La Montanera is a specific phenomenon related to raising pigs. It just so happens that it only occurs with Iberian pigs, and not with any other animal. In this post we will tell you more about this phenomenon.
What is La Montanera?
La Montanera refers to the fattening period of Iberian pigs— when they roam free in the Spanish pastures, feeding on grasses, natural herbs, and acorns, with the ultimate goal of achieving the proper weight before they are taken to be butchered. This season takes place during fall and winter. More precisely, this occurs starting at the end of October or beginning of November, until March of the following year. This coincides with the acorn ripening period, the base of the pigs’ diet.
Only the most prized Iberian pigs make it to this last phase:
- They can be neither Iberian piglets nor too old, in order to take full advantage of their fattening potential and optimal fat content
- They must have the best characteristics
- They must weigh less than 110-115 kg (243 -2534 lb)
The proportion is actually very small: of the 30 million pigs in Spain, 2 million are of the Iberian breed. Of those, 350,000 are raised on acorns, and only 150,000 are Iberian pigs fed 100% on acorns and tagged with the official black tag.
Pig Activity During the Montanera Period
The current regulations determine how much the pigs should eat. In the Montanera period it should gain a minimum of 46 kg (101 lb). During this time, the pig can drink up to 50 liters of water a day and eat up to 12 kg (26 lb) of acorns and 5 kg (11 lb) of grasses, plants, roots, and mushrooms. With this combination the pig gains more than 50% of its final body weight. On average they start off at 90 kg (198 kg) and end up at 160 kg (353 lb).
Much of their food intake can be attributed to their physical activity. During this period the pig lives free range and thus is in constant movement and always exercising. They actually walk between 12 and 15 km (7 and 9 miles) per day looking for their favorite acorns.
The acorns provide fat in their lean meat without altering what is called their “morphology,” or organismal structure. This physical activity helps their muscle fibers transform into better food material.
The Diet of Iberian Pigs in the Pasture
The star of the pigs’ diet during the Montanera season is the acorn. This incredibly healthy food provides the animal with a fat content similar to that of olive oil, which contributes to the organoleptic qualities of the jamón, as well as its flavor, texture, and aroma.
What type of acorns to Iberian pigs eat? Not any acorn will do— only those that come from holm oak trees or cork oak trees.
Because of the aroma, the animals can detect which are still unripe, and they will leave these unripe acorns for later.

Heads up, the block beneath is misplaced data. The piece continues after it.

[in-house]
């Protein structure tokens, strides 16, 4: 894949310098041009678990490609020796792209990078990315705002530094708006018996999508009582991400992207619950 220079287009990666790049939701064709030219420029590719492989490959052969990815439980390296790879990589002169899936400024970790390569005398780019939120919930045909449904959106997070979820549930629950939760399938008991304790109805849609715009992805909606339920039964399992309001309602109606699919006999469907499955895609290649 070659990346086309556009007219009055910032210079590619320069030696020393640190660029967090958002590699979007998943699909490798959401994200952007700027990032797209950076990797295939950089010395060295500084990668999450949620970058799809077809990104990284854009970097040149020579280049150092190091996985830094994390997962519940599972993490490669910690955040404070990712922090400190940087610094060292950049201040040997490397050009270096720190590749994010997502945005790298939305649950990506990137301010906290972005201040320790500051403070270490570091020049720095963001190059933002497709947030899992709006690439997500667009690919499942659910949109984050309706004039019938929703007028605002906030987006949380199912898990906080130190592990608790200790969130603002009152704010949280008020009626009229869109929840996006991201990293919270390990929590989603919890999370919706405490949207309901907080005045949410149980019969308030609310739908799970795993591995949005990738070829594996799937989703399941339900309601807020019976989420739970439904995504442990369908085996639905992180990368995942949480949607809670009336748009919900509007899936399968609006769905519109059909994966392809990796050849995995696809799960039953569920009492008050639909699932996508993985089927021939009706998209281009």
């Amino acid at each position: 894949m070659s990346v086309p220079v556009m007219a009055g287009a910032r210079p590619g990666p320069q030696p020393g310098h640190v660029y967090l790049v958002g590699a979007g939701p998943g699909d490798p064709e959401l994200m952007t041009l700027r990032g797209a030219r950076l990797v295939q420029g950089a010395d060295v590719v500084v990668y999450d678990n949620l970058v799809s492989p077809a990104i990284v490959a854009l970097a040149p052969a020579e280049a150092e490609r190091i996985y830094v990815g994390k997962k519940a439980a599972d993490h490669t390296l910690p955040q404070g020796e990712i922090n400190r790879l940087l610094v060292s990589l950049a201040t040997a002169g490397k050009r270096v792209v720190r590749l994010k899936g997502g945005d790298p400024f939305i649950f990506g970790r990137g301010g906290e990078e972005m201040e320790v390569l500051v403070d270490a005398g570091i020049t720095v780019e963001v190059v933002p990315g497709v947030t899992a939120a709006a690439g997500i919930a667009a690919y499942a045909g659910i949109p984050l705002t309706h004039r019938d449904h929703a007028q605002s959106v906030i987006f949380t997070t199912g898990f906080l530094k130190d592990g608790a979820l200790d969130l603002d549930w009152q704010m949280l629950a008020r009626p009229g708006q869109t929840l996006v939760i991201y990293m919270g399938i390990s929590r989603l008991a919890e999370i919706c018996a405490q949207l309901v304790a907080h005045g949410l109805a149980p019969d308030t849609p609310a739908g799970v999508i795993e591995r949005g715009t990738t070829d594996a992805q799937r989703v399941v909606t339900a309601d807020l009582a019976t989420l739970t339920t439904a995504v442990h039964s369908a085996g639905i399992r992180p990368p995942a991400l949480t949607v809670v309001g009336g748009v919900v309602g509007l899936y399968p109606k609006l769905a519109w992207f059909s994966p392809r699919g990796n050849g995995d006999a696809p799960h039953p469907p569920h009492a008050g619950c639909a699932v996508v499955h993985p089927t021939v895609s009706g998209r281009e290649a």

In terms of the way the pigs eat the acorns, they don’t simply gobble them up. Instead, they peel them and leave the shells under the trees like a trail of footprints.
The Pasture: The Place Where Pigs Roam Free
The Montanera period takes place in the pasture, in a type of Mediterranean forest unique to Spain filled with holm and cork oak trees, wild shrubs, and grasslands. This unique biodiversity has been meticulously cared for throughout many centuries.
The climate is very important for a good Montanera season:
- A drought results in a lower production of acorns and the ones that actually do grow don’t ripen properly.
- A frost can affect the blooming and flowering period of the acorns, resulting in a lower production.
- The heat can cause the acorns to fall too early, leaving them unripe and overall low in quality.
As with any natural environment, each Spanish pasture is distinct. And thus, so is every Montanera.
How Many Pigs are in Each Pasture?
The number of pigs allowed per hectare in the pasture comes specified in the Royal Decree of the Iberian Quality Standards 4/2014.
The number comes from the number of holm and cork oak trees and the characteristics of each Montanera: the quality standards require that there be no more than 1.25 pigs per hectare (about 2.5 acres), although the number can vary up to 0.8 depending on the number of holm oak trees. This guarantees that all the animals are fed correctly.
La Montanera in COVAP
At Ibéricos COVAP USA we take special care to make sure our products meet this desired quality, which is why the Montanera is such an important season in our pastrues. In fact, Ibéricos COVAP received the AENOR certificate of animal welfare based on the European benchmark of Welfare Quality.
To share and display this special care we give to our animals, we launched COVAP Montanera Live, a live streaming of our free-range pigs. It is, without a doubt, a sight to see. You can check it out on this page from October or November until February.
Ultimately, the Montanera is an important season. Without it, the quality of our jamón ibérico wouldn’t be the same. Instead, the pigs would eat a base of grains and animal feed, resulting in a meat with other nutritional and organoleptic qualities.